The final Edgewater home featured in the book was Bramleigh Park, located at 11420 Harborview Drive, which was built in 1915 for Matthew Frederick Bramley (1868-1941).

Mr. Bramley was president of the Land Title Abstract Company, the Cleveland-Massillon Company, the Cleveland Trinidad Paving Company, and Templar Motors. He also served in various elected public offices. Mr. Bramley and Bramleigh Park were subjects of an article in the fall 2015 Beacon written by David Buehler. Pertinent information from that article includes the following:

One owner, Mr. Matthew F. Bramley, owner of the Westwood Estate, which was minus the mansion from the fire, decided to develop his portion of the Lake Avenue land through his own Land Company, the ‘Land & Title Abstract Co.” (est. 1907), calling this new housing development by the name of “Bramleigh Park” and selling lots through the Real Estate Dept. of the Cleveland Trust Bank Co.

Mr. MF Bramley also built his new house on the shores of Lake Erie as part of the new land development project to replace the residence Westwood which had burnt down in 1908. On April 13, 1915, a city building permit was taken out for the new house with the new address of 11420 Harborview Drive. It was designed by noted local architect, William S. Lougee, with the building being described as a 85’ft. x 38’ft two story structure with clay tile roof.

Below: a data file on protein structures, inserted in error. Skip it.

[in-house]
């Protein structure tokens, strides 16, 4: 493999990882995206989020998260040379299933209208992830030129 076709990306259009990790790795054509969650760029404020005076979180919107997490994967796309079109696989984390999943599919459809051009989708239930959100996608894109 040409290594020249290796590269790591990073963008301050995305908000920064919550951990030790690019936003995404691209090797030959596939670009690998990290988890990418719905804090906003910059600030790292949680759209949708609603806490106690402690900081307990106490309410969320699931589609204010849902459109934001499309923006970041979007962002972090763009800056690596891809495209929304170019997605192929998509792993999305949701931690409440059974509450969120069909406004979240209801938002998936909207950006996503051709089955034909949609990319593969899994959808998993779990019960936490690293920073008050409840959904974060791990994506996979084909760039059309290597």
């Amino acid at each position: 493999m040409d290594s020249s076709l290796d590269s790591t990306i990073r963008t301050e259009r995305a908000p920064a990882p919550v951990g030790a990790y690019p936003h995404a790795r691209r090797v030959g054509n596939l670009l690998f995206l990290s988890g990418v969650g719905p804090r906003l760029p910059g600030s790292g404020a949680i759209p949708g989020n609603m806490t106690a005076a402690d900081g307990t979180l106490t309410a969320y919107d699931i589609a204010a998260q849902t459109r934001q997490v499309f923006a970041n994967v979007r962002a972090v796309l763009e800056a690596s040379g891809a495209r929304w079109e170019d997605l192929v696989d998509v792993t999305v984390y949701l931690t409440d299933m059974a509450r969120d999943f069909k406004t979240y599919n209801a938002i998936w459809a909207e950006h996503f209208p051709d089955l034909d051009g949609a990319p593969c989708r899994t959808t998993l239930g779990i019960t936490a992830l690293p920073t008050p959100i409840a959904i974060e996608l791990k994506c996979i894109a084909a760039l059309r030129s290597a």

The Cleveland Landmark Commission’s Cleveland Architects Database records the following information about William S. Lougee (1867-1935):

William S. Lougee was born in Buckfield, Maine and received his education in Boston. In 1884, at the age of seventeen, he went to work for architect Tristam Griffin and remained in that office for six years before moving to Cleveland. He was associated with Adolphus Sprackling in 1892 as the Cleveland Architectural Company. He had his own office in Cleveland in 1893. In 1895 he was working with George Steffens. He was associated with architect John Eisenmann until 1900. From 1901 to 1905 he was assistant architect for the Board of Education. On April 4, 1905 during the Mayoral administration of Tom L. Johnson he was appointed deputy inspector of buildings and on March 4, 1907 he was made the chief building inspector. He resigned his City position at the end of 1909 when Johnson left office and resumed a private practice. During the administration of Newton D. Baker (1912-5) he supervised the construction of Cleveland City Hall. He later became City Architect and Building Commissioner under the administration of Mayor Ray T. Miller (1932-3).


For a wonderfully informative and well-researched Lakewood Historical Society monograph on the Faerber-Morse Mansion see

For online access to Beautiful Homes of Cleveland at the Cleveland Public Library website, see

For online access to the article, Mr. Bohm’s Work, see

For online access to the valuable and searchable Cleveland Landmark Commission’s Architects Database, see